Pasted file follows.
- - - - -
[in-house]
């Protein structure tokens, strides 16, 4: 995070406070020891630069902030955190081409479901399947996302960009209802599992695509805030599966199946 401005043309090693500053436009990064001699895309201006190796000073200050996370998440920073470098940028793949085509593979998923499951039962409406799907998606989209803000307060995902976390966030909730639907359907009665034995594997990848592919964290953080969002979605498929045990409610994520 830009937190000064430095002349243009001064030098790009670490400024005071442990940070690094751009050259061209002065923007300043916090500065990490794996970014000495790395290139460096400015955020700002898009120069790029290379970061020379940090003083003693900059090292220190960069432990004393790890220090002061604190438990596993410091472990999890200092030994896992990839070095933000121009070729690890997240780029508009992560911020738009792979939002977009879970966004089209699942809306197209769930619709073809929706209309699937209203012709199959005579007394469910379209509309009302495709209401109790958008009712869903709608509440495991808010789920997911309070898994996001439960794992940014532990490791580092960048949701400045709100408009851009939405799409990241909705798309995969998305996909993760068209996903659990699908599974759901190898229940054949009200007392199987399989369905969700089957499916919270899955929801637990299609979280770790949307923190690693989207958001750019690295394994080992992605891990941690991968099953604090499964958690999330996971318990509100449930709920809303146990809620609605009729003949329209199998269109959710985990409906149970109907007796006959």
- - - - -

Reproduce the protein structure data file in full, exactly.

[in-house]
């Protein structure tokens, strides 16, 4: 995070406070020891630069902030955190081409479901399947996302960009209802599992695509805030599966199946 401005043309090693500053436009990064001699895309201006190796000073200050996370998440920073470098940028793949085509593979998923499951039962409406799907998606989209803000307060995902976390966030909730639907359907009665034995594997990848592919964290953080969002979605498929045990409610994520 830009937190000064430095002349243009001064030098790009670490400024005071442990940070690094751009050259061209002065923007300043916090500065990490794996970014000495790395290139460096400015955020700002898009120069790029290379970061020379940090003083003693900059090292220190960069432990004393790890220090002061604190438990596993410091472990999890200092030994896992990839070095933000121009070729690890997240780029508009992560911020738009792979939002977009879970966004089209699942809306197209769930619709073809929706209309699937209203012709199959005579007394469910379209509309009302495709209401109790958008009712869903709608509440495991808010789920997911309070898994996001439960794992940014532990490791580092960048949701400045709100408009851009939405799409990241909705798309995969998305996909993760068209996903659990699908599974759901190898229940054949009200007392199987399989369905969700089957499916919270899955929801637990299609979280770790949307923190690693989207958001750019690295394994080992992605891990941690991968099953604090499964958690999330996971318990509100449930709920809303146990809620609605009729003949329209199998269109959710985990409906149970109907007796006959």